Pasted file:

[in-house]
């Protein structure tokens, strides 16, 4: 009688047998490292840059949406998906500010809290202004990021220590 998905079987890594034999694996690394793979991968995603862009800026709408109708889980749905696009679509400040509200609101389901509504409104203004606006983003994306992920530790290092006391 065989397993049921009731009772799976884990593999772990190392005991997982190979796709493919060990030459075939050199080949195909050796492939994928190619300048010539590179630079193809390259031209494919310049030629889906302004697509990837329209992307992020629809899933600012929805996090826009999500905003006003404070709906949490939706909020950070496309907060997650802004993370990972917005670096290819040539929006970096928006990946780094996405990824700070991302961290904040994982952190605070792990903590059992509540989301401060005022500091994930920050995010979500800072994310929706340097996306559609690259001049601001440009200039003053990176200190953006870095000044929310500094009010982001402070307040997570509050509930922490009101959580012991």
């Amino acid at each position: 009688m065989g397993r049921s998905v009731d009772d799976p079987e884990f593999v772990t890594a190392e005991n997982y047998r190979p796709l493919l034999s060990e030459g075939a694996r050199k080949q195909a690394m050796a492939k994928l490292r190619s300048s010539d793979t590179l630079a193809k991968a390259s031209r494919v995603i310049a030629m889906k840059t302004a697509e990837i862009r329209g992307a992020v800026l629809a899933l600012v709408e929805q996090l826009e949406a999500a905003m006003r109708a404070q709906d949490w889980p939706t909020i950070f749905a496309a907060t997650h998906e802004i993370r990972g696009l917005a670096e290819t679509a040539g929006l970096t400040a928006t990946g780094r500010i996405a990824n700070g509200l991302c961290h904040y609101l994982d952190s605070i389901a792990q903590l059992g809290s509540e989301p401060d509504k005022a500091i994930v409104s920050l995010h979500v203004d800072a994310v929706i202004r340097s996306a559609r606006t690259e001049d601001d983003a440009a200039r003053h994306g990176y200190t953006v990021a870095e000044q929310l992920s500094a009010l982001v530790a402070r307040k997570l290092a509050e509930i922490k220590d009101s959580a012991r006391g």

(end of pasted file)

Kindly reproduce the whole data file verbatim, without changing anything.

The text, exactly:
[in-house]
């Protein structure tokens, strides 16, 4: 009688047998490292840059949406998906500010809290202004990021220590 998905079987890594034999694996690394793979991968995603862009800026709408109708889980749905696009679509400040509200609101389901509504409104203004606006983003994306992920530790290092006391 065989397993049921009731009772799976884990593999772990190392005991997982190979796709493919060990030459075939050199080949195909050796492939994928190619300048010539590179630079193809390259031209494919310049030629889906302004697509990837329209992307992020629809899933600012929805996090826009999500905003006003404070709906949490939706909020950070496309907060997650802004993370990972917005670096290819040539929006970096928006990946780094996405990824700070991302961290904040994982952190605070792990903590059992509540989301401060005022500091994930920050995010979500800072994310929706340097996306559609690259001049601001440009200039003053990176200190953006870095000044929310500094009010982001402070307040997570509050509930922490009101959580012991």
């Amino acid at each position: 009688m065989g397993r049921s998905v009731d009772d799976p079987e884990f593999v772990t890594a190392e005991n997982y047998r190979p796709l493919l034999s060990e030459g075939a694996r050199k080949q195909a690394m050796a492939k994928l490292r190619s300048s010539d793979t590179l630079a193809k991968a390259s031209r494919v995603i310049a030629m889906k840059t302004a697509e990837i862009r329209g992307a992020v800026l629809a899933l600012v709408e929805q996090l826009e949406a999500a905003m006003r109708a404070q709906d949490w889980p939706t909020i950070f749905a496309a907060t997650h998906e802004i993370r990972g696009l917005a670096e290819t679509a040539g929006l970096t400040a928006t990946g780094r500010i996405a990824n700070g509200l991302c961290h904040y609101l994982d952190s605070i389901a792990q903590l059992g809290s509540e989301p401060d509504k005022a500091i994930v409104s920050l995010h979500v203004d800072a994310v929706i202004r340097s996306a559609r606006t690259e001049d601001d983003a440009a200039r003053h994306g990176y200190t953006v990021a870095e000044q929310l992920s500094a009010l982001v530790a402070r307040k997570l290092a509050e509930i922490k220590d009101s959580a012991r006391g």